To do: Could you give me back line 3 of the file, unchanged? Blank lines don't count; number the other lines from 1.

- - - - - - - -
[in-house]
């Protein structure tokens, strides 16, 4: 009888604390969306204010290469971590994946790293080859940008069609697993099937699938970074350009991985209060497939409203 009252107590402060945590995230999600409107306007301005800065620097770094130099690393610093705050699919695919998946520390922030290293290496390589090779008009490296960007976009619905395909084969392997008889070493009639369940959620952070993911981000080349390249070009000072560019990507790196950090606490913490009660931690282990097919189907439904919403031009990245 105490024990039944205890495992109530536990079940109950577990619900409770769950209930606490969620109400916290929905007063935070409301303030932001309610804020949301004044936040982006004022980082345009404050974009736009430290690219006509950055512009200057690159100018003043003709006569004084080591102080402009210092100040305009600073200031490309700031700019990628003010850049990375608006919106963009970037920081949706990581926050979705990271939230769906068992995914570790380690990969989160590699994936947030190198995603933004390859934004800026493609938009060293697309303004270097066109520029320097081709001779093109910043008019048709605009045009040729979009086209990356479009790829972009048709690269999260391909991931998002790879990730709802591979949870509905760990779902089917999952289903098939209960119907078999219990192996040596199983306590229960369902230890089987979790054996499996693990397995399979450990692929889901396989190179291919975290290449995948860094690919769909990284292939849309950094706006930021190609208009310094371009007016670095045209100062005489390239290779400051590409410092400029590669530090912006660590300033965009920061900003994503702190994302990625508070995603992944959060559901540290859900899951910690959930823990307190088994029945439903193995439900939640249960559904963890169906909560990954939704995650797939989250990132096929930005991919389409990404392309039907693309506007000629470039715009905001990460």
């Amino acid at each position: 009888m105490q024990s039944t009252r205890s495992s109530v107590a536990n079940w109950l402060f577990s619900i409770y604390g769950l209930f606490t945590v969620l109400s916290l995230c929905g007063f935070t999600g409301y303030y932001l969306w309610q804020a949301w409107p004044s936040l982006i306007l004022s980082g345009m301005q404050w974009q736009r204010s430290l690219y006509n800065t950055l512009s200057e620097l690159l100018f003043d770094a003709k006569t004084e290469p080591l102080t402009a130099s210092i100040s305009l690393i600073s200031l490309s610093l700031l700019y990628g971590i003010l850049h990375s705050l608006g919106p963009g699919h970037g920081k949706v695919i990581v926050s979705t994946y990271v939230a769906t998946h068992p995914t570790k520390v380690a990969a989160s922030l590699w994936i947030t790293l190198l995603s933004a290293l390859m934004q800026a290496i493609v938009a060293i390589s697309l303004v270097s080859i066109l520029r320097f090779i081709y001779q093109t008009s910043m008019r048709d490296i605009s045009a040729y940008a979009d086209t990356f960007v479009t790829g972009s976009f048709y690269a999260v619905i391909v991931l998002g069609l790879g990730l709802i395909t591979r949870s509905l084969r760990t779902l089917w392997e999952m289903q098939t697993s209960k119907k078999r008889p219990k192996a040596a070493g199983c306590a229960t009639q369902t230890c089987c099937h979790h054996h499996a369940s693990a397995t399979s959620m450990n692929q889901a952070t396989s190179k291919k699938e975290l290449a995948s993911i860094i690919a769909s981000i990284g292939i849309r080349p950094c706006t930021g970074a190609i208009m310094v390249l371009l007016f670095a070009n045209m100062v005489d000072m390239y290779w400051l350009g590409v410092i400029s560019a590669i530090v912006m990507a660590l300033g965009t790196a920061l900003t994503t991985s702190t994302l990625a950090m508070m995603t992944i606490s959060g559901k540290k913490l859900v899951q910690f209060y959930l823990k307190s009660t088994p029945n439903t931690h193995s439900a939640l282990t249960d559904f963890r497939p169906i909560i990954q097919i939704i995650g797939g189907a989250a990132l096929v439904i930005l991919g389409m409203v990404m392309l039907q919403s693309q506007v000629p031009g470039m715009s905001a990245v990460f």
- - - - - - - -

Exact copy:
């Amino acid at each position: 009888m105490q024990s039944t009252r205890s495992s109530v107590a536990n079940w109950l402060f577990s619900i409770y604390g769950l209930f606490t945590v969620l109400s916290l995230c929905g007063f935070t999600g409301y303030y932001l969306w309610q804020a949301w409107p004044s936040l982006i306007l004022s980082g345009m301005q404050w974009q736009r204010s430290l690219y006509n800065t950055l512009s200057e620097l690159l100018f003043d770094a003709k006569t004084e290469p080591l102080t402009a130099s210092i100040s305009l690393i600073s200031l490309s610093l700031l700019y990628g971590i003010l850049h990375s705050l608006g919106p963009g699919h970037g920081k949706v695919i990581v926050s979705t994946y990271v939230a769906t998946h068992p995914t570790k520390v380690a990969a989160s922030l590699w994936i947030t790293l190198l995603s933004a290293l390859m934004q800026a290496i493609v938009a060293i390589s697309l303004v270097s080859i066109l520029r320097f090779i081709y001779q093109t008009s910043m008019r048709d490296i605009s045009a040729y940008a979009d086209t990356f960007v479009t790829g972009s976009f048709y690269a999260v619905i391909v991931l998002g069609l790879g990730l709802i395909t591979r949870s509905l084969r760990t779902l089917w392997e999952m289903q098939t697993s209960k119907k078999r008889p219990k192996a040596a070493g199983c306590a229960t009639q369902t230890c089987c099937h979790h054996h499996a369940s693990a397995t399979s959620m450990n692929q889901a952070t396989s190179k291919k699938e975290l290449a995948s993911i860094i690919a769909s981000i990284g292939i849309r080349p950094c706006t930021g970074a190609i208009m310094v390249l371009l007016f670095a070009n045209m100062v005489d000072m390239y290779w400051l350009g590409v410092i400029s560019a590669i530090v912006m990507a660590l300033g965009t790196a920061l900003t994503t991985s702190t994302l990625a950090m508070m995603t992944i606490s959060g559901k540290k913490l859900v899951q910690f209060y959930l823990k307190s009660t088994p029945n439903t931690h193995s439900a939640l282990t249960d559904f963890r497939p169906i909560i990954q097919i939704i995650g797939g189907a989250a990132l096929v439904i930005l991919g389409m409203v990404m392309l039907q919403s693309q506007v000629p031009g470039m715009s905001a990245v990460f």